Digital Assets “A Girl’s New Best Friend Forever”
Digital assets are like diamonds.
Diamonds are a girl’s best friend, according to the 1940’s song. Fast forward 80 years, digital assets are now starting to compete with these small pieces of carbon for BFF status (best friends forever). Diamonds, like digital assets, share the following intrinsic traits: difficult to mine, small and extremely portable, pretty to look at, incredibly durable, easy to verify authenticity, and a relatively common (price per carat) global value. Furthermore, their inherent attributes include universal acceptance, divisibility (i.e. carats), fusibility (i.e. pile of diamonds). Additionally, their intuitive value is fairly easy to recognise, just ask anyone in the trade or pop into your local jeweler.
In the diamond business, according to Tiffanys — and they ought to know a thing or two about this matter — diamonds are valued based on the four “C”s colour, clarity, cut, and carat. This translates directly into the digital asset world of inherent, intuitive, and intrinsic value. These three “i” (‘3i’) describe the value of digital assets in a very similar manner. Storage of value, perceived appreciation, tradability are very objective and measurable. These 3i then affect speculation (or sentiment-based belief in a digital asset), certainty in value, certainty in the protection of the law, and tradability. Ultimately, resulting in a digital asset, where its suitability for certain types of transactions can be quickly determined. Some examples of digital assets like Bitcoin, Ethereum, or Dogecoin have 3i values that are completely different. All have 100 percent settlement at the time of the transaction, however, each one has different values and acceptance traits. Examples include Bitcoin, relatively good for long-term storage in a high inflation economy, Dogecoin is not. Ethereum by some is seen as good historically for building apps and, e.g. in the case of Initial Coin Offerings (ICOs), for raising capital. Dogecoin is good for short-term speculation.
Breaking down their traits into constituent components helps us identify their value. Firstly, all of these digital assets, like physical diamonds, can be well defined and protected by law for possession but there is no supra-enforcement mechanism that currently exists (such as a court of law) to then enforce ownership. Possession of a digital asset (via its private key) which is effectively ownership. This makes them often unsuitable for institutional investors when seeking the benefit and surety of the courts to define ownership in the legal jurisdictions in which they operate. Courts have no physical means to compel change of ownership of even forfeiture of these types of assets. The owner must be coerced by the court into changing ownership by his/her own volition.
Unlike physical diamonds, the value of most digital assets has no independent, intrinsic, trusted value. Instead, they have the extrinsic value of the market and what another person is willing to speculate and pay for them in a moment of time which then generates liquidity for that digital asset. This has led to wild swings in the perceived value of digital assets and the inability to use most digital assets in commercial or long-term contracts. No contract can reasonably include such highly speculated digital assets since the value over the short to long term is totally unpredictable.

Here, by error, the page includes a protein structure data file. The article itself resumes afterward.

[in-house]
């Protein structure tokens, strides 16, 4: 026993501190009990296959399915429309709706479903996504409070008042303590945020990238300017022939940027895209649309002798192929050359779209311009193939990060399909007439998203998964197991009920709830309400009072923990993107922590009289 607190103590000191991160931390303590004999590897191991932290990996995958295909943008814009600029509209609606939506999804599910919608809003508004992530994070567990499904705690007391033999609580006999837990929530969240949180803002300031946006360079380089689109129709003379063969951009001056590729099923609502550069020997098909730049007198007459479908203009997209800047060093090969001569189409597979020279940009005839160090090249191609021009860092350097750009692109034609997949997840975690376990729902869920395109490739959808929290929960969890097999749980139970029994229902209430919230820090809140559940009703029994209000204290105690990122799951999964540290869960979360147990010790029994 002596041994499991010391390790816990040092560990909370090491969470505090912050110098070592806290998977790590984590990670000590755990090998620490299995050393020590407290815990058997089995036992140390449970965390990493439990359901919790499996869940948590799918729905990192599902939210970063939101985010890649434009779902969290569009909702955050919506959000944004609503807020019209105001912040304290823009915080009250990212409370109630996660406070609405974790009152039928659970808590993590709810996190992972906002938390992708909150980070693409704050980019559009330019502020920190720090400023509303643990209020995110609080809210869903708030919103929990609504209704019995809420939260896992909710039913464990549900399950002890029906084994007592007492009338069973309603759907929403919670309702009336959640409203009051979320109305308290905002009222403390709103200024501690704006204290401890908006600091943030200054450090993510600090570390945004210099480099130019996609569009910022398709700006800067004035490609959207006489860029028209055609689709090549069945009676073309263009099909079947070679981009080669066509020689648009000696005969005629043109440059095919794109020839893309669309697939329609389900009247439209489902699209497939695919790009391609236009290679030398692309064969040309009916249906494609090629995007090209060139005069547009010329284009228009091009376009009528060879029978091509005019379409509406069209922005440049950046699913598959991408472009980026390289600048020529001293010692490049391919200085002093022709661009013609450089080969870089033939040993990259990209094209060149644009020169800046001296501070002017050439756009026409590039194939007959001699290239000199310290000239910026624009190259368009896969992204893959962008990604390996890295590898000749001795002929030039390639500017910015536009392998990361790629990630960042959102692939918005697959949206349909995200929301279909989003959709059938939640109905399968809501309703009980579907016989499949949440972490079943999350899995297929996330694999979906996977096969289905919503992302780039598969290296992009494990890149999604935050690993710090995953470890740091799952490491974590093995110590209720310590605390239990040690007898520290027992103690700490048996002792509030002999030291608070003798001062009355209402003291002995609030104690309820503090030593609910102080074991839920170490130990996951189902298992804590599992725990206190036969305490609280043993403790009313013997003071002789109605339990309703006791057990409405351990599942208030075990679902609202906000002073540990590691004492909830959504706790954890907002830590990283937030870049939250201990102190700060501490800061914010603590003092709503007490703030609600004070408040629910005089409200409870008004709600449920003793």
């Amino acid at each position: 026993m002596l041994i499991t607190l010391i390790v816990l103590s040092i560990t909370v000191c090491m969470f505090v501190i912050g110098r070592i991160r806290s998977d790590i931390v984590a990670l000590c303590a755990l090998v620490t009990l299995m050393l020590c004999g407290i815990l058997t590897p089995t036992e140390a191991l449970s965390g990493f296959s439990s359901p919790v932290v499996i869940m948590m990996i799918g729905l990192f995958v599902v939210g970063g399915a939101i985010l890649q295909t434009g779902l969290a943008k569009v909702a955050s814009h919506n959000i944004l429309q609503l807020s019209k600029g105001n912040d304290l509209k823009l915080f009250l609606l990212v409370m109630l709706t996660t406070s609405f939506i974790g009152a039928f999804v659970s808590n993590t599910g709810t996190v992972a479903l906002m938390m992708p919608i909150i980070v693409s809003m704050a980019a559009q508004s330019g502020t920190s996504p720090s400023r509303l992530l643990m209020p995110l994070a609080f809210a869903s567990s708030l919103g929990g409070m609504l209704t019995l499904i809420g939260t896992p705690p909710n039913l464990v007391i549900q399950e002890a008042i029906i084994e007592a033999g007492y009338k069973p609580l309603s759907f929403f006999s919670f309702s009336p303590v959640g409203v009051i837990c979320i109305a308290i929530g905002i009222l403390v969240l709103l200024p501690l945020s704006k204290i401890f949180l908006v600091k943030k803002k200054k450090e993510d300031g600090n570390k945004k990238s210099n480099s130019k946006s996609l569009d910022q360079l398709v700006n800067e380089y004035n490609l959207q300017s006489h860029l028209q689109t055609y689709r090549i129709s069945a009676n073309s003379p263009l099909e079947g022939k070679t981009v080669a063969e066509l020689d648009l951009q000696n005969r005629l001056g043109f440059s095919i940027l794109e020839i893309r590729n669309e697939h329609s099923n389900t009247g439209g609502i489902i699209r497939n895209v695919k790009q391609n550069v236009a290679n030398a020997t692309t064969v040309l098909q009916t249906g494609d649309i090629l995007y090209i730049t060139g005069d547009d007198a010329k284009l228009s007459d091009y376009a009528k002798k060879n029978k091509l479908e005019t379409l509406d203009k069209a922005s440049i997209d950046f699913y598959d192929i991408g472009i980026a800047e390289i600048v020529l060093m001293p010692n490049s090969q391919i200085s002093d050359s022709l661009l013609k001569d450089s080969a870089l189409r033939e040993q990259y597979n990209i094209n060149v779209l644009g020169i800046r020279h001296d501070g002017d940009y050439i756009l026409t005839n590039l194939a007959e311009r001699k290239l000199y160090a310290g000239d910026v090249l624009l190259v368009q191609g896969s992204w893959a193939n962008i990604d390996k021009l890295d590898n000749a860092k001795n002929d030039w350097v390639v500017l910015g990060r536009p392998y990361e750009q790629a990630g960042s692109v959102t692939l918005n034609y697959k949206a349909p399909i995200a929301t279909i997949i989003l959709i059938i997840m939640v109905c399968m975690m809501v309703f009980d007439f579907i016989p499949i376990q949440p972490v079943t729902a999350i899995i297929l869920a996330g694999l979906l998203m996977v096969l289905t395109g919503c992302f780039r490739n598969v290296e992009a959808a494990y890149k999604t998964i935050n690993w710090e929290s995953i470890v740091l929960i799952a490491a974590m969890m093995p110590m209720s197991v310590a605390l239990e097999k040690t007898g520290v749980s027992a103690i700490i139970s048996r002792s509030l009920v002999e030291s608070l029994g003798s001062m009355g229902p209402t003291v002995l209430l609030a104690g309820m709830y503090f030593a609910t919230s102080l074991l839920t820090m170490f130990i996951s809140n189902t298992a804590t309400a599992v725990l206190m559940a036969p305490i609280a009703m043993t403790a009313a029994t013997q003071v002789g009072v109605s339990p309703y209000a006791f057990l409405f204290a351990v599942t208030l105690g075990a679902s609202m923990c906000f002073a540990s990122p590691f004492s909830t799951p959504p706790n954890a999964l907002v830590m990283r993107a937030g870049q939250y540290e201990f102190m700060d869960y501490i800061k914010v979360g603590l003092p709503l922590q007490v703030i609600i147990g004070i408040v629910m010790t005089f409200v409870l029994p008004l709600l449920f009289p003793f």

In summary, these non-real world digital assets e.g., Bitcoin, Ethereum, and Dogecoin are primarily useful for speculative investment either short or long term. This is not conducive for long or even short-term use in daily commerce or for long-term contracts.
So what can be used as a substitute for them?
As described above, these non-real-world digital assets are just that, imaginary with extrinsic but no intrinsic value. Real-world digital assets such as wrapped fiat coins e.g., stablecoins are real like diamonds, however the polar opposite of ‘imaginary digital assets.’ It is possible to create a digital “claim of title” on real assets, whether they be backed, secured, pegged to equity, a bond, a commodity such as a diamond, or some real estate.
Real-world digital assets can be better protected in a court of law with the enforceability of ownership and value. They have an intrinsic, common, recognised value like a barrel of oil or building. They are also relatively stable over the medium to long term. More importantly, ownership can be moved as easily and as swiftly as diamonds with the same level of confidence.
In conclusion, the difference between imaginary ( or crypto) and real-world digital assets condenses down to two basic differences: the legal enforcement of ownership by a court of law and a trusted, transparent, digital representation of a physical asset. One has ownership and control of movement entirely controlled by the owner, the other can use the court system to enforce or change ownership. These two factors help in deciding if the digital representation of real-world trusted assets is worth accumulating just like diamonds.
A series of articles by David Parsons, Co-Founder of TrustMe™ Property Exchanges — for Digital Bytes, a weekly analysis of developments in the Blockchain and Digital Assets sectors, to get your copy email Jnny.Fry@Teamblockchain.net